Forum for Science, Industry and Business

Sponsored by:     3M 
Search our Site:

 

Impact of whooping cough vaccination revealed

23.04.2014

Comprehensive study shows effect of vaccination on spread and diversification of Bordetella pertussis

The most comprehensive study to date of the family of bacteria that causes whooping cough points to more effective vaccine strategies and reveals surprising findings about the bacteria's origin and evolution. The new results could alter public health strategies to control this respiratory disease, which kills 195,000 children worldwide each year.

Genomic analysis of 343 strains of the Bordetella pertussis bacteria from around the world collected over the last 100 years illustrates how vaccination has shaped its evolution. Since its introduction across the globe between 1940 and 1960, vaccination has dramatically reduced rates of infection and loss of life from whooping cough. However, strategies used to date have not completely eradicated strains of the bacteria, instead leading to an increase in diversity.

"The scale of this study and the detailed family history of B. pertussis we are able to draw from it illustrate the journey this bacterium has taken since its emergence," says Dr Simon Harris, a first author at the Wellcome Trust Sanger Institute. "By seeing how an organism escapes vaccination we can build better strategies to control and eradicate it."

While researchers suspect that the diversity may be the result of lineages of the bacteria persisting in unvaccinated populations, resurgence of B. pertussis has also been observed between 2010 and 2012 in highly vaccinated populations such as Australia, the Netherlands, the UK and the USA. One reason could be the widespread switch to the use of acellular vaccines, which, though better tolerated than the original whole-cell vaccines, tend to produce more rapidly-waning immunity.

"To stem the rise of whooping cough without returning to whole-cell vaccines, which can be reactogenic, we need to employ strategic vaccination," says Dr Marieke Bart, a first author from the National Institute of Public Health and the Environment, the Netherlands. "This could include vaccinating mothers in pregnancy so babies are born with some level of protection and cocooning a newborn by vaccinating adults around it. In the long run, however, we need better pertussis vaccines."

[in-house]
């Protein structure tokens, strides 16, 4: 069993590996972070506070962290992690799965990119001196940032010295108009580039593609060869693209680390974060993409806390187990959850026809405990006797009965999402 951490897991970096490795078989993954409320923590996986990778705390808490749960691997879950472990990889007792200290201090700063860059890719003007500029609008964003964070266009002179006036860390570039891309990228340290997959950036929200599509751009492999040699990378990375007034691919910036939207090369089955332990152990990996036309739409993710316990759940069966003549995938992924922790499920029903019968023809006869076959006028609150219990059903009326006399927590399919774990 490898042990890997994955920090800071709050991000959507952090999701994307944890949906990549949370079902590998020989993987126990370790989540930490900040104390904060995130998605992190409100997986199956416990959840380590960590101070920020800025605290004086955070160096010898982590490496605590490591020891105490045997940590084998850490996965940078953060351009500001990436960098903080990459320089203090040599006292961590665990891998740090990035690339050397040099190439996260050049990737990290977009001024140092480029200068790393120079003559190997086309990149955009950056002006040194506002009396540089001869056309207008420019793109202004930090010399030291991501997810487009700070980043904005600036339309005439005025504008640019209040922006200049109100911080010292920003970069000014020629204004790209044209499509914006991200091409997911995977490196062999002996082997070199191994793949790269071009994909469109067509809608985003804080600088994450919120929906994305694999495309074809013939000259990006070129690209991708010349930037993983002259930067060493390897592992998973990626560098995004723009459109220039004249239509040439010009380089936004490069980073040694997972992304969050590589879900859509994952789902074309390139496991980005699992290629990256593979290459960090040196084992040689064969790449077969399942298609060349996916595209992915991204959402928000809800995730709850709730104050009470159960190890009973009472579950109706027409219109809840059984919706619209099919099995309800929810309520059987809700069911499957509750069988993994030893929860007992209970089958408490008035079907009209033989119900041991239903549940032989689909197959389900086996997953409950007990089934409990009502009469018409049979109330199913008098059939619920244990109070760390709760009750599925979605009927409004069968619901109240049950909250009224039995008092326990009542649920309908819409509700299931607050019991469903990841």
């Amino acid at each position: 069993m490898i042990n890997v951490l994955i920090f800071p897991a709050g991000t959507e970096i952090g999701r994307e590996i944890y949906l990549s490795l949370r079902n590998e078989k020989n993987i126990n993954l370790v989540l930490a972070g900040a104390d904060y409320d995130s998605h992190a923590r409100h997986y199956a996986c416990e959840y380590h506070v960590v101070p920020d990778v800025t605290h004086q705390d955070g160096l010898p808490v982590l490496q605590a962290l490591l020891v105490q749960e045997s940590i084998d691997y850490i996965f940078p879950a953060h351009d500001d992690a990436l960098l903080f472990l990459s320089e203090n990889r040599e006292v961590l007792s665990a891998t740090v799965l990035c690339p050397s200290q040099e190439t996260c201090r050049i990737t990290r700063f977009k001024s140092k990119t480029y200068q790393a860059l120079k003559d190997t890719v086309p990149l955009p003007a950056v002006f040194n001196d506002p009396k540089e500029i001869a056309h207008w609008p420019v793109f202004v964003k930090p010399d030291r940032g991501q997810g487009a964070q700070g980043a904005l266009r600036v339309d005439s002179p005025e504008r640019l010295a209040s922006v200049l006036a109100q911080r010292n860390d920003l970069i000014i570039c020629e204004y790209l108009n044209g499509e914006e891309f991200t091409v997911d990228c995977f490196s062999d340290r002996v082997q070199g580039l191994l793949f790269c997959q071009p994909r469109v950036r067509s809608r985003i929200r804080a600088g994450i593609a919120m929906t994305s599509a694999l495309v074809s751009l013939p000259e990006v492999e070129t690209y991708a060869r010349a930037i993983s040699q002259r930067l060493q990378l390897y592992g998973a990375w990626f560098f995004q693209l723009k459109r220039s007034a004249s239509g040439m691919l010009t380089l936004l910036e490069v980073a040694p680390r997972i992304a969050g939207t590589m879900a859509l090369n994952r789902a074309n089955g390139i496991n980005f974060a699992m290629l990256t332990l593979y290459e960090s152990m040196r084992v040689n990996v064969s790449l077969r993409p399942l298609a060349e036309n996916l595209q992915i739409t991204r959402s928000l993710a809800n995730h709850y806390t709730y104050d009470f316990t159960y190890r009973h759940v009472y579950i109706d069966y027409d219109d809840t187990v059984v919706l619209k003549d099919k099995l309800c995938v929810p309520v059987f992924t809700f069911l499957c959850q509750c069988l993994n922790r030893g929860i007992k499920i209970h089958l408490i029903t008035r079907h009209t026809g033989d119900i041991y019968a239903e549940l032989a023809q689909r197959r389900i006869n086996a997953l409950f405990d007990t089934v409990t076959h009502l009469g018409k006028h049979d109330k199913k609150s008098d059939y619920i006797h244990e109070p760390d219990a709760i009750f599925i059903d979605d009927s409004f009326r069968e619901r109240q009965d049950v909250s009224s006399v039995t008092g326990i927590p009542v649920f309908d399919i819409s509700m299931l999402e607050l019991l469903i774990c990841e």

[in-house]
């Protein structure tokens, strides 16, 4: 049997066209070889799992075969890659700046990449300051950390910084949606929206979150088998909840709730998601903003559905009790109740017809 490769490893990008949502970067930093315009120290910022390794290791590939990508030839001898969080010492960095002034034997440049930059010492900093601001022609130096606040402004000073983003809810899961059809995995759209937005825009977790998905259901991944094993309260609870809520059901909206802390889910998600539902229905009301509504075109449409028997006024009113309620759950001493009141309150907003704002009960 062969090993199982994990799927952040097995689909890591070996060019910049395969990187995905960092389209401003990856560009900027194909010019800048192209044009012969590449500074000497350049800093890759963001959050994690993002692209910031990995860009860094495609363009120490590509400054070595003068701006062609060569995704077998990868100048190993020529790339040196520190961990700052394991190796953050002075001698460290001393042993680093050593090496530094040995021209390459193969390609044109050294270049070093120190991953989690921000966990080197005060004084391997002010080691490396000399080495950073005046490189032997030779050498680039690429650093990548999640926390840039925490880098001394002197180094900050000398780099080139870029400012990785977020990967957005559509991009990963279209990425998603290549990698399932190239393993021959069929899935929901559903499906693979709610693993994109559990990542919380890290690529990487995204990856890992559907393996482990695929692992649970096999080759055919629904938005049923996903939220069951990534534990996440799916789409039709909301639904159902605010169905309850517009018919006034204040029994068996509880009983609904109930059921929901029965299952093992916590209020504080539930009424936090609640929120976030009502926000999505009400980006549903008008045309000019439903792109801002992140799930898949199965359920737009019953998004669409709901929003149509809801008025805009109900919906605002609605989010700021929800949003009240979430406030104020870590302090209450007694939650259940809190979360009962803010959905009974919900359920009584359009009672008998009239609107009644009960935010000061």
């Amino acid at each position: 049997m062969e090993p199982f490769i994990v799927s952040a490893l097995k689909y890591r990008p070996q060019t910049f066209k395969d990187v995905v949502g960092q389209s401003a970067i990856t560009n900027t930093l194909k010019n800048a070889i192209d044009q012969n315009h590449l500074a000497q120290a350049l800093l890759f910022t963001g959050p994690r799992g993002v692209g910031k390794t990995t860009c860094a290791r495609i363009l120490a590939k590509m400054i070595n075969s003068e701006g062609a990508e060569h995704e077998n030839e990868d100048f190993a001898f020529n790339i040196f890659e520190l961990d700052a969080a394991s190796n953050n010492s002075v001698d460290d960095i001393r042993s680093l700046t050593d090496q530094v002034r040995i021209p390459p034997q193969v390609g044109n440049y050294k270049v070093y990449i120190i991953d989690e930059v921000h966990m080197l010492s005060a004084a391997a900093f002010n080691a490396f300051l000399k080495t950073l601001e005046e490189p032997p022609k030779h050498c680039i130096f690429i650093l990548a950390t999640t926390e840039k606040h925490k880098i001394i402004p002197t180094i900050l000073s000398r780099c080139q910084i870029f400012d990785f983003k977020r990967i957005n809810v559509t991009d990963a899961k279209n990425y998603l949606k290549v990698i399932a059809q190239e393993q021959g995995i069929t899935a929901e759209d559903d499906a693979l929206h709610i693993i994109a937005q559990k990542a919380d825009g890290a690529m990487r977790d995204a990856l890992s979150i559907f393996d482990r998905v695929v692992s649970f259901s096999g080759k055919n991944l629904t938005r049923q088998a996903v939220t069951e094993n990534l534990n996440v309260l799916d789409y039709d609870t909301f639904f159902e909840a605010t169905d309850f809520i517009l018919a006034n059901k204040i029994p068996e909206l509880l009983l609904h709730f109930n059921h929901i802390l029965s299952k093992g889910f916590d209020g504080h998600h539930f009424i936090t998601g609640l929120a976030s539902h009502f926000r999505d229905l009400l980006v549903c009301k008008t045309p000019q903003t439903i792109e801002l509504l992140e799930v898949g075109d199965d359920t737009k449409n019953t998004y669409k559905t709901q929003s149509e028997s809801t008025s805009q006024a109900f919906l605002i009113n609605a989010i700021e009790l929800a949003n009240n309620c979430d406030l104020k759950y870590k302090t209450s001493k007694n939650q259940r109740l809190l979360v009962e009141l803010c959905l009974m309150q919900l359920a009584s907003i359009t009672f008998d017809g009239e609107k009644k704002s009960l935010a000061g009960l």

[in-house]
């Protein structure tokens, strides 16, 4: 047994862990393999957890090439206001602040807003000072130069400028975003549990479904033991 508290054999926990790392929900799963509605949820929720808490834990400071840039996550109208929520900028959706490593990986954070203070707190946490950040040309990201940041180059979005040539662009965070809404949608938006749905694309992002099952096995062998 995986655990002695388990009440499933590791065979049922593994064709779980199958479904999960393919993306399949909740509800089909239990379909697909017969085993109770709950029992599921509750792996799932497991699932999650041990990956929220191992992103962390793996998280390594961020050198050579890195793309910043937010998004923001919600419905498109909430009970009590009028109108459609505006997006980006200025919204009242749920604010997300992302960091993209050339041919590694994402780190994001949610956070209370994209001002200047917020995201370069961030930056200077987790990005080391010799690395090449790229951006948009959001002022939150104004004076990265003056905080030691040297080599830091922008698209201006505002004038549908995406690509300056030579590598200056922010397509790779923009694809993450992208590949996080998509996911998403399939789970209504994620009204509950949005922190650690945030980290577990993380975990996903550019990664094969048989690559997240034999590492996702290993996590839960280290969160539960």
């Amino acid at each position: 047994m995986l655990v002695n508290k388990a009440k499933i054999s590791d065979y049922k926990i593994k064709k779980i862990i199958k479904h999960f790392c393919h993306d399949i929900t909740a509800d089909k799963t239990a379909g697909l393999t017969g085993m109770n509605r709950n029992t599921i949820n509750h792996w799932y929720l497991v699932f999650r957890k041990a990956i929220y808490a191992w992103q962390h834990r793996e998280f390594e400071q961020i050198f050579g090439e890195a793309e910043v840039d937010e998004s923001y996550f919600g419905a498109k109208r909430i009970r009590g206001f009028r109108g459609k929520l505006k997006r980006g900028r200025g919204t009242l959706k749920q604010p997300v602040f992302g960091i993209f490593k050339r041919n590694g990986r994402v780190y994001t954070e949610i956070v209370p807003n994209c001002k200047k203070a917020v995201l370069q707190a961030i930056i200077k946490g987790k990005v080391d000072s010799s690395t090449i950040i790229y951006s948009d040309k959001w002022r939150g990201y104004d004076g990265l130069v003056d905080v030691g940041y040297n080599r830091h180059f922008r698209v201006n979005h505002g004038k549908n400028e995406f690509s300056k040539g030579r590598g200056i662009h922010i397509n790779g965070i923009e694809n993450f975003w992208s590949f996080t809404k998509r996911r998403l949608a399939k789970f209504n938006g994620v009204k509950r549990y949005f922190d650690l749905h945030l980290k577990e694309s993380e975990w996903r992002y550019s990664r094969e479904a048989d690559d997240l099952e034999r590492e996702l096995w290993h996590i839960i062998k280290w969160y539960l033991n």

As well as suggesting strategies for control in the future, the study revealed new findings about B. pertussis' past. Genetic analysis of the strains shows that whooping cough emerged and spread rapidly in humans in the late Middle Ages, around 500 years ago, not in the Neolithic period more than 10,000 years ago, as previously thought.

This finding resolves a puzzle that had troubled scientists for some time: despite characteristic symptoms and a high rate of mortality in unvaccinated children, records of whooping cough are entirely absent from ancient European literature. This new analysis, which places the emergence and rapid global spread of the infection in the human population within the last 500 years, is consistent with historical records that first identify the disease in Paris in 1578. The only earlier reference to a disease with similar symptoms has been found in a Korean medical textbook from the 15th Century.

"Over the past five years or so it has become clear that we have got our dating in bacteriology wrong," says Professor Julian Parkhill, a senior group leader at the Sanger Institute and a senior author of the study. "The mutation rate we were working with is probably two orders of magnitude out, so we thought the last common ancestor of these modern B. pertussis strains was tens of thousands of years old when, in fact, it is much younger than that."

###

Notes to Editors

Publication Details

Marieke J Bart et al (2014) Global population structure and evolution of Bordetella pertussis and their relationship with vaccination. mBio DOI:10.1128/mBio.01074-14

Funding

This work was supported by the Wellcome Trust (grant number 098051), the RIVM (SOR project S/230446/01/BV), and the National Health and Medical Research Council of Australia.

Participating Centres

A full list of participating centres can be found on the paper.

Selected Websites

The Wellcome Trust Sanger Institute is one of the world's leading genome centres. Through its ability to conduct research at scale, it is able to engage in bold and long-term exploratory projects that are designed to influence and empower medical science globally. Institute research findings, generated through its own research programmes and through its leading role in international consortia, are being used to develop new diagnostics and treatments for human disease.
http://www.sanger.ac.uk